Five funds to play a new era for the US dollar
With the dollar at a five-year high against a basket of currencies, and further strength against sterling predicted, Investment Week asks wealth managers which funds they are using to play the trend.
The dollar has rallied 8 per cent against sterling since this summer, with the pound now worth $1.57, down from a high of $1.71. Many suggest this trend is set to continue now the US is viewed as more likely to hike rates first.
While UK investors keep their eyes on sterling, the dollar has also strengthened against other key global currencies, such as the yen and the euro, to hit a fresh five-year high against a basket of currencies yesterday.
With more monetary easing expected in Japan and the eurozone, and an election approaching in the UK, this trend shows no signs of abating.
US equity funds may be an obvious way to capitalise on this trend, Investment Week asked six fund selectors for alternative ways in.
AXA Framlington Global Technology fund
The £230m fund has performed well this year, returning 24.3 per cent over the year to 3 December 2014, compared to a sector average of 16.7 per cent, according to FE. The fund is 84 per cent invested in North America.
“We like the underlying companies themselves, but we are also getting an added benefit,” said Wilson King, founding partner Craig Ray. “We are very happy to get this benefit for the first time in a long time.”
Scottish Mortgage Investment Trust
Managed by James Anderson and Tom Slater, more than a third of the £3.5bn trust is invested in North America, while the percentage of dollar assets is even higher. The trust grew its net asset value by 22 per cent in the year to 10 November, compared to a sector average of 8.6 per cent, according to FE.
“It buys large-cap growth stocks,” said Tacit Investment Management founder Raj Basra. “It has done extremely well. It is unusual because it does not fit into a normal wealth manager’s allocation strategy.”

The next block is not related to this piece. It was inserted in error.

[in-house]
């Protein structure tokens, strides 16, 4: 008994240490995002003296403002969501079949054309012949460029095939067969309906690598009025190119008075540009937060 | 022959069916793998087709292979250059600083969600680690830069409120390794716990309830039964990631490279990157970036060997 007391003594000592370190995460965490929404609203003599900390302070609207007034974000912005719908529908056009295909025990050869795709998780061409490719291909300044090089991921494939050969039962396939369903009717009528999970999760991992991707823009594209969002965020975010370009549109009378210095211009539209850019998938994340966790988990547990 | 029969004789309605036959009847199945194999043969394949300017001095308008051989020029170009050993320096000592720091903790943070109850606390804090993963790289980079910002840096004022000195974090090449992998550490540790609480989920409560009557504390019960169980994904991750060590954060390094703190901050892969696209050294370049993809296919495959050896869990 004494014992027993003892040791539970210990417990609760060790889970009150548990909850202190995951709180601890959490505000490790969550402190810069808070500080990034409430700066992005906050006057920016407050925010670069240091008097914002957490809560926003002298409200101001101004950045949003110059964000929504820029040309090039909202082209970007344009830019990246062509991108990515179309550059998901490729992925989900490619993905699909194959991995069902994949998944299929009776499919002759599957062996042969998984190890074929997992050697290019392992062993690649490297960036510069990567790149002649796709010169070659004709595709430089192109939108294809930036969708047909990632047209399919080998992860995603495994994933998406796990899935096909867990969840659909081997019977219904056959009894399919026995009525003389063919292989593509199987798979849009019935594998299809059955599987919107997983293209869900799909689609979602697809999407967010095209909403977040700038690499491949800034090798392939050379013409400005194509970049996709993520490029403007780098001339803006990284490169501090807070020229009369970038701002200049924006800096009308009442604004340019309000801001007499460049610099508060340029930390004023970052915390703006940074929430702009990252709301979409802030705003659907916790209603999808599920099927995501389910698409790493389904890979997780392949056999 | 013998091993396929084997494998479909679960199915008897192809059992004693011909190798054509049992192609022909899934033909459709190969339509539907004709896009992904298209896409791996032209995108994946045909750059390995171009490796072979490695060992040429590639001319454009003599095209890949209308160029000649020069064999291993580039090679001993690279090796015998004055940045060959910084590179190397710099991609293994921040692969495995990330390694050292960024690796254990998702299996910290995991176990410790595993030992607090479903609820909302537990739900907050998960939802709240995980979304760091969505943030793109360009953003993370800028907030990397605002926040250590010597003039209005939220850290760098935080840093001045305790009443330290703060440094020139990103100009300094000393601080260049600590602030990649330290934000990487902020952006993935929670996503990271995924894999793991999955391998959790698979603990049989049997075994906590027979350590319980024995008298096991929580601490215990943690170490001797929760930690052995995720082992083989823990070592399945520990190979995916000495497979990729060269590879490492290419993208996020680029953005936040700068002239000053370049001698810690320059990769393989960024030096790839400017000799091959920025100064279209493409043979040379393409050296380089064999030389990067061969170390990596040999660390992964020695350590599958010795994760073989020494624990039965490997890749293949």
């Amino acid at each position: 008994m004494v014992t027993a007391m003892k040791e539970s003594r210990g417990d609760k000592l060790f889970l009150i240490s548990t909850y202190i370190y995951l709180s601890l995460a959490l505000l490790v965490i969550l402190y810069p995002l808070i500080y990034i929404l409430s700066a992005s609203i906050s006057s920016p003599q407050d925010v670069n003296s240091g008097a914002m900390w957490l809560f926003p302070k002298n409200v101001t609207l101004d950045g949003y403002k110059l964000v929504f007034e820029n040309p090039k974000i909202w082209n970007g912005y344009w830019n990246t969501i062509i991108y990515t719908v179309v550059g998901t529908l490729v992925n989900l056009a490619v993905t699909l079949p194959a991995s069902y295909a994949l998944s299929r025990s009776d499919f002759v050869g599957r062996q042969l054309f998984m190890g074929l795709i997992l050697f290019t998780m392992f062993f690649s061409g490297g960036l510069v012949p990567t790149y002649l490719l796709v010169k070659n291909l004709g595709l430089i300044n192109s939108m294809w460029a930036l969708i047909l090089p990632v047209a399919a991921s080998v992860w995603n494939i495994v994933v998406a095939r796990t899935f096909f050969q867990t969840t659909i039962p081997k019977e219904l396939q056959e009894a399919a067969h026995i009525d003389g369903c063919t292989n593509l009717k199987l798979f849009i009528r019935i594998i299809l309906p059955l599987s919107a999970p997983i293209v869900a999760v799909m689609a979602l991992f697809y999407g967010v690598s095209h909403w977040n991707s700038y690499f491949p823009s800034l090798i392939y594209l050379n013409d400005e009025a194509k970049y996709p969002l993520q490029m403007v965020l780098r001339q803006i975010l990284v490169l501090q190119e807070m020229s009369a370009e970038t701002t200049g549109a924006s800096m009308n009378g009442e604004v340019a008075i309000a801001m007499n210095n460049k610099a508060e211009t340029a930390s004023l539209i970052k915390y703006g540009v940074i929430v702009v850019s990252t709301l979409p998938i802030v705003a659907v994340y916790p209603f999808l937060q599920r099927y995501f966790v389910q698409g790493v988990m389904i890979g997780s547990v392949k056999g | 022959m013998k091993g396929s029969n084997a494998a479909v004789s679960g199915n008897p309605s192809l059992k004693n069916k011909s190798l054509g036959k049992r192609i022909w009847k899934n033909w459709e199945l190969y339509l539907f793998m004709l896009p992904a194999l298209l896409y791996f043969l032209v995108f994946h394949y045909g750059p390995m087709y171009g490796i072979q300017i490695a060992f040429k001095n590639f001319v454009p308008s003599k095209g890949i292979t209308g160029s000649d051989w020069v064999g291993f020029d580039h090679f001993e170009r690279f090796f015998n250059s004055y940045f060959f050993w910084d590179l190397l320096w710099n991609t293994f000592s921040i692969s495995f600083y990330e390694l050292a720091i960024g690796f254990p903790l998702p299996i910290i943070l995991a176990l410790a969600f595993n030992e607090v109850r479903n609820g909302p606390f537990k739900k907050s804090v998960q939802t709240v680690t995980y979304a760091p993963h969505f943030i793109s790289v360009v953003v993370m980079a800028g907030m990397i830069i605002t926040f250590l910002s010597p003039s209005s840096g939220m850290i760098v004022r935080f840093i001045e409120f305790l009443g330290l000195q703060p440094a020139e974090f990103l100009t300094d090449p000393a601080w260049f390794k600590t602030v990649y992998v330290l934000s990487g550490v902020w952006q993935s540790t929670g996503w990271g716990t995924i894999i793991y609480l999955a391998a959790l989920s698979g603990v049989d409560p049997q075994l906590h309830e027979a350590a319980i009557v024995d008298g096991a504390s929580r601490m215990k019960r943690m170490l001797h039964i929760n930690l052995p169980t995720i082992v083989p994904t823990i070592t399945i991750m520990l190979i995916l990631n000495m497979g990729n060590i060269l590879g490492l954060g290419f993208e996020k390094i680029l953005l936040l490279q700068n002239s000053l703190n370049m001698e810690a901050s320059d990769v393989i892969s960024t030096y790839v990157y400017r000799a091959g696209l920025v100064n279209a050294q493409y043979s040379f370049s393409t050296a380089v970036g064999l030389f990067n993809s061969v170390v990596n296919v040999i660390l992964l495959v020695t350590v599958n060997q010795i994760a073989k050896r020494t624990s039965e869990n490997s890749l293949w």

Aberdeen Japan Equity fund
“This fund has been helped firstly by the stock picking of growth companies but secondly by hedging their yen exposure,” Everys investment manager Tom Leahy said. “The companies got whacked but the fund only got half-whacked.
“The effect of the yen’s fall against the dollar gives Japan a competitive opportunity. If you look at the S&P 500 it is not ridiculously expensive but it is quite costly.”
The fund has returned 9.1 per cent over the year to 3 December 2014, compared to a sector average of 2.5 per cent, according to FE.
FP WHEB Sustainability fund
Despite underperforming over three years, the £78m ethical fund has enjoyed a turnaround in performance this year, with returns of 11.2 per cent to 3 December 2014, compared to a sector average of 8.6 per cent, according to FE.
“Because of the nature of the stocks the managers invest in, a lot of it is clean technology,” said Virtuo Wealth managing director Scott Murray. “That area tends to be based in the US or continental Europe, but the fund has increased exposure in North America over time.”
PIMCO Income fund
The US-based fund has bucked a difficult year for strategic bond managers, returning 8 per cent over the year to 3 December 2014 compared to a sector average of -1.6 per cent, according to FE.
“It is more skewed towards US assets like mortgage-backed securities than strategic bond funds run from the UK,” said Henderson multi-asset manager James de Bunsen.
No fund at all
“We looked at a variety of [bond] funds, but concluded our clients would be better off investing directly in a short-dated US Government treasury bond,” said Cornelian chief investment officer Hector Kilpatrick.
“The reason being the funds we looked at had to take either interest rate or credit risk to generate a higher yield, from which we had to pay the fund manager’s fee.”
Julia Rampen reports for Investment Week